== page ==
Simple Modules: lazy dependency evaluation

Brendan Eich brendan at
Wed Jan 26 14:04:36 PST 2011

On Jan 26, 2011, at 1:54 PM, Kam Kasravi wrote:

> I assume you mean m.load("la1").

What is m?

Where did "la1" come from?


> So what is the behavior if you do new m.load("la1").Foo() if you know Foo is an exported object?

Sam addressed that directly ("nothing is statically known"), cited in full below.

Also, you can't violate JS's run to completion execution model by nesting an event loop and blocking on that load until the module, which could be on a far away server or even a too-slow-to-block-on disk filesystem, finishes loading.

CommonJS may do that on the server side, assuming fast enough file i/o. It's not necessarily a good idea even there (Ryan Dahl has talked about this). On the client, it's right out, which is why client-side CommonJS-like module systems require a preprocessor or else a callback.

> Is there a module API that allows one to introspect a modules content?

Are you reading the wiki?


> On Jan 26, 2011, at 1:46 PM, Sam Tobin-Hochstadt <samth at> wrote:
>> On Wed, Jan 26, 2011 at 2:04 PM, James Burke <jrburke at> wrote:
>>> CommonJS Modules 1.1 allows this kind of construct in module code:
>>> var a;
>>> if (someCondition) {
>>>   a = require("a1");
>>> } else {
>>>   a = require("a2");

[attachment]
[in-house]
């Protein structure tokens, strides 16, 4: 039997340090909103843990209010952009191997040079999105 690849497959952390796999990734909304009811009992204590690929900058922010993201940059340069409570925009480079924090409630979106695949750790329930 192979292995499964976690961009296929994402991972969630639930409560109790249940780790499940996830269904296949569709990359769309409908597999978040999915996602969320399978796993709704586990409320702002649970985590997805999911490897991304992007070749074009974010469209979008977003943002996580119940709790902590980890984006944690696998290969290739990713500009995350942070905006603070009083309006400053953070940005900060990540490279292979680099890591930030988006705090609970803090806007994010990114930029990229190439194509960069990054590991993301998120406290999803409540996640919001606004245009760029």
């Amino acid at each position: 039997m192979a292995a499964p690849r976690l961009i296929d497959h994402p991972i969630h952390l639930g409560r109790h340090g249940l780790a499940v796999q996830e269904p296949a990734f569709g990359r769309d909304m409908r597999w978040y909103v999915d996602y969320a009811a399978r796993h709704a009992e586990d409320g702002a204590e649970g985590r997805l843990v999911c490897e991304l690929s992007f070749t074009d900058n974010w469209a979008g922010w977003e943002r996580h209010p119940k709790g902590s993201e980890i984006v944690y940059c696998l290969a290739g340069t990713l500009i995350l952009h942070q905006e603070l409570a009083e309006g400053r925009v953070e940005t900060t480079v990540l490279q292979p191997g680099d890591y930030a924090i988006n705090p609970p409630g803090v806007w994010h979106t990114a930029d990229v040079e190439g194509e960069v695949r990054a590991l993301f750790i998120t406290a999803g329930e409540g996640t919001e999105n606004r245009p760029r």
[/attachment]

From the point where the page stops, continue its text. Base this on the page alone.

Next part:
>>> }
>>> and the module "a1" is not actually evaluated until execution reaches
>>> the a = require("a1") call.
>>> 1) Could something like this work in Simple Modules? If so, what would
>>> be the syntax for it?
>> You can use module loaders to do exactly this (I believe, based on my
>> understanding of CommonJS).  It would look like:
>> var ml = ... the desired module loader ...
>> var a;
>> if (someCondition) {
>> a = ml.load("a1");
>> } else {
>> a = ml.load("a2");
>> }
>> This produces a module instance object, bound to |a|.  It doesn't,
>> however, allow you to import from |a|, since nothing is statically
>> known about what the exports of |a| are.
>>> 2) What are the design decisions behind only allowing "module" and
>>> "use" at the top level of a module?
>> Modules are a statically scoped construct, and the implementation and
>> the programmer can both statically tell where variables come from.
>> This prevents modules from being dynamically created, except in the
>> context of module loaders, as seen above.
>> -- 
>> sam th
>> samth at
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